Technology developed to rapidly scale up cell and gene therapy manufacture

Image: ThisisEngineering RAEng

CPI, MicrofluidX and the Cell and Gene Therapy Catapult (CGT Catapult) have collaborated in a project to develop bioprocessing technology for the rapid scale-up of cell and gene therapies.

The technology has the potential to overcome a major bottleneck in the development of these novel treatments, and reduce the time and costs associated with bringing such therapies to market.

Significant advances have been made in recent years in the use of cell and gene therapies in disease areas with unmet clinical needs. However, reliable methods are still required to scale up the manufacture of these complex technologies to commercial levels. Cell and gene therapies are produced from inherently variable living cells. As such, it is highly challenging to achieve consistent performance at different scales, which can lead to prolonged development times. In turn, this can significantly raise the cost of these therapies upon entry to the market.

The microfluidic cell culture technology being developed by MicrofluidX will provide manufacturers of cell and gene therapies with fine process control throughout development, ensuring consistent quality. The technology can be used to optimise cell characteristics and growth conditions early in development, before rapidly transitioning to large-scale manufacturing without the need to invest time in redesigning processes. Crucially, using microfluidics greatly reduces the consumption of expensive reagents, cutting down overall development costs. MicrofluidX recently closed an initial funding round raising £1.4 million for its microfluidic platform. The company is now working with CPI and CGT Catapult to secure further funding and validate its prototypes.

CPI is an independent technology innovation centre and founding member of the UK Government’s High Value Manufacturing Catapult. CPI’s state-of-the-art facilities provide expertise and advanced equipment for developing GMP-compliant bioprocessing technology. In addition, CPI has drawn from its extensive experience in securing public funding to help MicrofluidX secure £500k of grant funding from Innovate UK for development of the microfluidic bioprocessing platform.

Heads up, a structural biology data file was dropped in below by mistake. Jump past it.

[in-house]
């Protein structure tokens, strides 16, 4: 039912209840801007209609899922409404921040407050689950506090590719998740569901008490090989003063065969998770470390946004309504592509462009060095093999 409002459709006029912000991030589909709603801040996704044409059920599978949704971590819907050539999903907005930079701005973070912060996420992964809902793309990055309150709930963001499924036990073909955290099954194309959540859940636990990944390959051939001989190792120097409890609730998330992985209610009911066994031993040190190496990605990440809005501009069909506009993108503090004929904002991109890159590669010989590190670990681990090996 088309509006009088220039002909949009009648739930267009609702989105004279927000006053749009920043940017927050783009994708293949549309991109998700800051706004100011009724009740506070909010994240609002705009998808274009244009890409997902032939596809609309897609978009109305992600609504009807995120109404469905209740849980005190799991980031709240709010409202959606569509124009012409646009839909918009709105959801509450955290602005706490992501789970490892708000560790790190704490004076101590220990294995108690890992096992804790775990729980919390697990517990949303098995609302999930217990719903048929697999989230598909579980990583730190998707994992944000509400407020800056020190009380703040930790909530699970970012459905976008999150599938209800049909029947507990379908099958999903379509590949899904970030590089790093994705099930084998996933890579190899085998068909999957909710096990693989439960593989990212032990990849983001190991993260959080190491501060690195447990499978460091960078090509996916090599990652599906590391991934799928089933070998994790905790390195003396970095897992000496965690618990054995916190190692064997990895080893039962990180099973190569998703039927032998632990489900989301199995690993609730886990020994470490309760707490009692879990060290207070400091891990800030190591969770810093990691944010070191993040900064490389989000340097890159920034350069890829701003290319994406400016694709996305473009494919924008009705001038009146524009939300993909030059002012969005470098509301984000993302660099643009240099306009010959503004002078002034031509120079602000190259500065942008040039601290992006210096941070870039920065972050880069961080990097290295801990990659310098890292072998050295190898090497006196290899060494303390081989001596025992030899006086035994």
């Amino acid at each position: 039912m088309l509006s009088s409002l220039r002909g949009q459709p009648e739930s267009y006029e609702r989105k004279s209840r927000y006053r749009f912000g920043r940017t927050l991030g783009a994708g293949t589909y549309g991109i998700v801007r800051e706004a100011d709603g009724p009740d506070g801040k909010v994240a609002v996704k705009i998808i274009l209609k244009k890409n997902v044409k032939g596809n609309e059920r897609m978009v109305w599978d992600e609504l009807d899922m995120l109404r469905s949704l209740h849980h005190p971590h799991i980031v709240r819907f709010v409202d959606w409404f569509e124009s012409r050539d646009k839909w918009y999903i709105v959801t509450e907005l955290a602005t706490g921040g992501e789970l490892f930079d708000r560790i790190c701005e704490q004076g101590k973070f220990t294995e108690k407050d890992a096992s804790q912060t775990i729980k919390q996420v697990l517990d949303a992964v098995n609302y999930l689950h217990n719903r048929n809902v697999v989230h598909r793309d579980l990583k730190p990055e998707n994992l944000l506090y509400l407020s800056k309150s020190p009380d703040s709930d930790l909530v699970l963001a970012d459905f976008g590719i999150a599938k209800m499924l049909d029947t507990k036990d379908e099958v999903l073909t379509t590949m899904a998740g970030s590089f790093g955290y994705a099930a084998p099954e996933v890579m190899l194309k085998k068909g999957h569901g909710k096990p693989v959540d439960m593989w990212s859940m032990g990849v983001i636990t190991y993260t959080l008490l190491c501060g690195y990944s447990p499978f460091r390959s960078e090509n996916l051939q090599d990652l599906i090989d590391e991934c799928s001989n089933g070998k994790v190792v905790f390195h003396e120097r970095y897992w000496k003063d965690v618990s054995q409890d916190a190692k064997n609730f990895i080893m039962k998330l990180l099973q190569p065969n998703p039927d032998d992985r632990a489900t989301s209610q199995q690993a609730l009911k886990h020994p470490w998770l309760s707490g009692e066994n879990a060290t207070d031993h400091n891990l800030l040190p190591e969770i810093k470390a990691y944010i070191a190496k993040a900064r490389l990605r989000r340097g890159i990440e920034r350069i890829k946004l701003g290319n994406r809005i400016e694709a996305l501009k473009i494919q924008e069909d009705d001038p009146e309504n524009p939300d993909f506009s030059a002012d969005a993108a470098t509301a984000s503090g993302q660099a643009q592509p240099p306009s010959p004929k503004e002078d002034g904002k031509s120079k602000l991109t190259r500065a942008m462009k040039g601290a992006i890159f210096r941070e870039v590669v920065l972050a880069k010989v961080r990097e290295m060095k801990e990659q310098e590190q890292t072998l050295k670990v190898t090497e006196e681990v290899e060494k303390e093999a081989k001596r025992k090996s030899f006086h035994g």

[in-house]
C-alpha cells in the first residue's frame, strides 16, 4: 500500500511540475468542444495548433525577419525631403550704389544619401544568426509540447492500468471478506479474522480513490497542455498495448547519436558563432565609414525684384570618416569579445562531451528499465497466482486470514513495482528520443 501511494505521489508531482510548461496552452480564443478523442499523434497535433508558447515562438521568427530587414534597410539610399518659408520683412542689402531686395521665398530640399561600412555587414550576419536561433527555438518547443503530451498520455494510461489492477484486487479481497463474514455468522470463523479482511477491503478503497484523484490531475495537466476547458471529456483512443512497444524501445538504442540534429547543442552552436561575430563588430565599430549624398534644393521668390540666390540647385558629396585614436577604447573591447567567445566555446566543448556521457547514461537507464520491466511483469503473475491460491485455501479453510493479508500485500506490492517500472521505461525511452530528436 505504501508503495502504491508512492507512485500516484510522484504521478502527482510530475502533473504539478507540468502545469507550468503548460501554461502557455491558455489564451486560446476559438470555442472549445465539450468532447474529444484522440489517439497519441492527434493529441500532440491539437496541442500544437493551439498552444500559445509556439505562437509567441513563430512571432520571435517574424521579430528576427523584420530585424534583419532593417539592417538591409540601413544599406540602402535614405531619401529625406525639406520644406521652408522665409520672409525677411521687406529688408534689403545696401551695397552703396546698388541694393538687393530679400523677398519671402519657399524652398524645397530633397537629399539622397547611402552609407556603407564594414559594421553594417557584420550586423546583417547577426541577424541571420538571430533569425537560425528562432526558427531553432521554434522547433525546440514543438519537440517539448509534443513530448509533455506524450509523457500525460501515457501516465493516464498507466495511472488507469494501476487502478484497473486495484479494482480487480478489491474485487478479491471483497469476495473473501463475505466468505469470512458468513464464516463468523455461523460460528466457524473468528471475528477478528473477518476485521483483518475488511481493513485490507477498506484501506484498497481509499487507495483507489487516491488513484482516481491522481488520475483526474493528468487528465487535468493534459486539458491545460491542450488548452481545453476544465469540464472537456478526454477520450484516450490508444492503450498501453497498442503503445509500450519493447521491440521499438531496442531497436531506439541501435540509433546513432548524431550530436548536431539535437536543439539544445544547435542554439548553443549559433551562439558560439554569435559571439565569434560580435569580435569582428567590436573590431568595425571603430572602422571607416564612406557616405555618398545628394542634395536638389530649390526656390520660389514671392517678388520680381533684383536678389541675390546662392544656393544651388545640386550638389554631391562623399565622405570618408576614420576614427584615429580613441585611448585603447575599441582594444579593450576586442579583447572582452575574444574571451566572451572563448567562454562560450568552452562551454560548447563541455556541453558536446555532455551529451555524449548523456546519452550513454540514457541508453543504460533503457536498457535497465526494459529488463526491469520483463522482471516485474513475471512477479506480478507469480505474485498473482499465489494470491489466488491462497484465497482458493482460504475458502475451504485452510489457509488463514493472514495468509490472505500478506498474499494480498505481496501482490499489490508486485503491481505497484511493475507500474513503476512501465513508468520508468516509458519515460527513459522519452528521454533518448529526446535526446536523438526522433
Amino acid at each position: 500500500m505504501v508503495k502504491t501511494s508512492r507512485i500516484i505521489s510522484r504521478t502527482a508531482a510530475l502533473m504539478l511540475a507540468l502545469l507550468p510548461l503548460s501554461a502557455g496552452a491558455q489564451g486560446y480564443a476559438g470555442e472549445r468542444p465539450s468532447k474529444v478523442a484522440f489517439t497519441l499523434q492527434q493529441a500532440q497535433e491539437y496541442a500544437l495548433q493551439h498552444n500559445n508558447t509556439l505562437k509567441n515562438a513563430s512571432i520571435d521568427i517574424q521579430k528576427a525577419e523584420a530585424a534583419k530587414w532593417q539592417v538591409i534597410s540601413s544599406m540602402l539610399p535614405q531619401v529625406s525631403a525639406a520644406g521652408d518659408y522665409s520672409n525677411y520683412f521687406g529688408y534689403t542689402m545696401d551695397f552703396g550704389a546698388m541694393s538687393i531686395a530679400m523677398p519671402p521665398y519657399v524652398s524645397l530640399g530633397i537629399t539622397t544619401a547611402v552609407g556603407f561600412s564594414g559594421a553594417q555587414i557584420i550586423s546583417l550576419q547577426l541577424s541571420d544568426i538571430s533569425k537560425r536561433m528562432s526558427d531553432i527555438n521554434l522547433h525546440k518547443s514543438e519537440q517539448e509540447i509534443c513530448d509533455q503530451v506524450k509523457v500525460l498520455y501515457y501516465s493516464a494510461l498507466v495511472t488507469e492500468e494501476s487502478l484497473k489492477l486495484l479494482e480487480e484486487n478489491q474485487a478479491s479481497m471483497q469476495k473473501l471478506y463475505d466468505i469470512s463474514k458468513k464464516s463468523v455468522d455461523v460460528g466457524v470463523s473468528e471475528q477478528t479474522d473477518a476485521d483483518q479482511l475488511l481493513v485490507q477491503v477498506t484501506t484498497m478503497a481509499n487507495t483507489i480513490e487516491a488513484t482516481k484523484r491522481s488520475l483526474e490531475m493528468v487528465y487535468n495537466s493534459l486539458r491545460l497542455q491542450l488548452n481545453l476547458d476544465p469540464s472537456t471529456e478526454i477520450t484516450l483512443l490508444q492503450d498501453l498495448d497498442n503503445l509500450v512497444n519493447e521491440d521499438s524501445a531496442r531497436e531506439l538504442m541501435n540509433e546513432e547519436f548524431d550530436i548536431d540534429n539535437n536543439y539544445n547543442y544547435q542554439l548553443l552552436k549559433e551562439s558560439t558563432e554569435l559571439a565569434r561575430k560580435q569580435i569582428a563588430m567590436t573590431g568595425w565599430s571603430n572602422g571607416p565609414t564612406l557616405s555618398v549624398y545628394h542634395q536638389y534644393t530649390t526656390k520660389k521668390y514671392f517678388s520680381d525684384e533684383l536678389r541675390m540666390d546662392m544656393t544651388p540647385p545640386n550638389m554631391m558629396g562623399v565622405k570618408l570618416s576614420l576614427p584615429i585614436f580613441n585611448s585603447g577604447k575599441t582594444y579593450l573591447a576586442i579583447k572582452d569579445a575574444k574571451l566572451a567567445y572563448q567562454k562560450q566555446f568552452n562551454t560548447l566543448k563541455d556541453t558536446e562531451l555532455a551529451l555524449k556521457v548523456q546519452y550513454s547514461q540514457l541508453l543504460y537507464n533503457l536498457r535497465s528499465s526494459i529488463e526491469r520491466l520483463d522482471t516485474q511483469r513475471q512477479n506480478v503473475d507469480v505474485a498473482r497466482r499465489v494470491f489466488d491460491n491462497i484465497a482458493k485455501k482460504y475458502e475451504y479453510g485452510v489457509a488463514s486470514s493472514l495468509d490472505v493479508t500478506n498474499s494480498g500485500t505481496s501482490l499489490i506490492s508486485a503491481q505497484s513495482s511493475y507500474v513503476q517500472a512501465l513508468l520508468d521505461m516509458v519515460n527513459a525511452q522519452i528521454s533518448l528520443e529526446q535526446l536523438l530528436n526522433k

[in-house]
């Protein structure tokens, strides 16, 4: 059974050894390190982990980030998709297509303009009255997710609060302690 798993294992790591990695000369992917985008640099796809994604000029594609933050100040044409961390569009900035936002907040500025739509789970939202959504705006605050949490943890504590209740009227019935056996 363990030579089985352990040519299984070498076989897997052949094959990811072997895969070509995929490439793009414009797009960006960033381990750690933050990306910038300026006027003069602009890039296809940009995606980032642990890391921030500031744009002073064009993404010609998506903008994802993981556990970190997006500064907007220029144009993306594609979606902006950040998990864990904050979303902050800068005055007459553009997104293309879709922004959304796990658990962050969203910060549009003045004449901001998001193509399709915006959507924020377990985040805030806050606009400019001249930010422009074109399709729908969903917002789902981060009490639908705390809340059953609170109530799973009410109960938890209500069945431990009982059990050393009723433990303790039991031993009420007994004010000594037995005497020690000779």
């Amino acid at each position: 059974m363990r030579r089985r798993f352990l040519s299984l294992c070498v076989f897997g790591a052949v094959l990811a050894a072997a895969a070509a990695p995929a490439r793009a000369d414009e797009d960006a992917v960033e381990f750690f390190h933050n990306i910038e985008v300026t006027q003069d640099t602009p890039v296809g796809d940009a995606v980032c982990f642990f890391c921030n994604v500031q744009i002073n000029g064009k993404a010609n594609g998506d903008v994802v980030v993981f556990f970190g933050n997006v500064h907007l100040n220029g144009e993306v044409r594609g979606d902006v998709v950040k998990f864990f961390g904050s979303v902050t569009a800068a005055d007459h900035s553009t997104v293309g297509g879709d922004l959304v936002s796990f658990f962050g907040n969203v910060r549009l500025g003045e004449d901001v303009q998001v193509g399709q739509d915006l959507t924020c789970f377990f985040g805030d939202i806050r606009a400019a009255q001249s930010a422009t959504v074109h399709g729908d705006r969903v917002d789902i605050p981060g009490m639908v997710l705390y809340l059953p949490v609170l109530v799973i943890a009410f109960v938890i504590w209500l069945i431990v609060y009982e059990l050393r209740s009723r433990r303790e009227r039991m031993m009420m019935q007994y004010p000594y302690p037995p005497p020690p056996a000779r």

CGT Catapult has more than 230 experts in the industrialisation, manufacturing and clinical adoption of cell and gene therapies, and support industry and academic partners to develop and commercialise these transformative medicines. In this collaboration, the organisation will support MicrofluidX to implement, test and optimise the microfluidics platform, utilising the technology and expertise at the CGT Catapult development centre laboratories in London.

Dr Antoine Espinet, Founder and CEO, MicrofluidX, said: “We are excited to be working with CPI and the Cell and Gene Therapy Catapult on the development of our innovative microfluidics platform. Our technology will cut the time and costs required to bring cell and gene therapies to market, improving access to these novel treatments.”

Lucy Foley, Director of Biologics, CPI, said: “We look forward to working with MicrofluidX, following our successful grant application. This technology could play an important role in the future development of cell and gene therapies, and our expertise in the manufacturing of biologics will help to ensure that the technology is market-ready as quickly as possible.”

Matthew Durdy, CEO, CGT Catapult, commented: “We are delighted to be supporting the development of this microfluidic bioprocessing platform, technology which shows significant promise for scaling up cell and gene therapy manufacture. The Cell and Gene Therapy Catapult is looking forward to working with MicrofluidX and CPI, innovating together to overcome barriers in the UK industry.”

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